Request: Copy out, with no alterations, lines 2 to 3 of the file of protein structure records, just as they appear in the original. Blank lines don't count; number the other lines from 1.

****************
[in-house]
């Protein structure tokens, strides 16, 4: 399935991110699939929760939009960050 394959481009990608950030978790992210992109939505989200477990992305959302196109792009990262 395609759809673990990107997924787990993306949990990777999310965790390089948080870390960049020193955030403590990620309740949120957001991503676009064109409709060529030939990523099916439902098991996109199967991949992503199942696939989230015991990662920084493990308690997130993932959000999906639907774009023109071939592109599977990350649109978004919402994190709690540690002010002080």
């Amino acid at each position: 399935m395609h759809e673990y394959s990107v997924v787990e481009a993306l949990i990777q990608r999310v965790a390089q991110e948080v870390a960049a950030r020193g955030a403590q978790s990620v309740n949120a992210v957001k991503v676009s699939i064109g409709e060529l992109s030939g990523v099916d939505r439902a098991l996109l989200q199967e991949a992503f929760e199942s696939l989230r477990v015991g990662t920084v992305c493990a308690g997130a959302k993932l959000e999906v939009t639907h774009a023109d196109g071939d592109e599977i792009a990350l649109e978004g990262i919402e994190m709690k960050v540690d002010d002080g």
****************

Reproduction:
């Protein structure tokens, strides 16, 4: 399935991110699939929760939009960050 394959481009990608950030978790992210992109939505989200477990992305959302196109792009990262 395609759809673990990107997924787990993306949990990777999310965790390089948080870390960049020193955030403590990620309740949120957001991503676009064109409709060529030939990523099916439902098991996109199967991949992503199942696939989230015991990662920084493990308690997130993932959000999906639907774009023109071939592109599977990350649109978004919402994190709690540690002010002080």
């Amino acid at each position: 399935m395609h759809e673990y394959s990107v997924v787990e481009a993306l949990i990777q990608r999310v965790a390089q991110e948080v870390a960049a950030r020193g955030a403590q978790s990620v309740n949120a992210v957001k991503v676009s699939i064109g409709e060529l992109s030939g990523v099916d939505r439902a098991l996109l989200q199967e991949a992503f929760e199942s696939l989230r477990v015991g990662t920084v992305c493990a308690g997130a959302k993932l959000e999906v939009t639907h774009a023109d196109g071939d592109e599977i792009a990350l649109e978004g990262i919402e994190m709690k960050v540690d002010d002080g």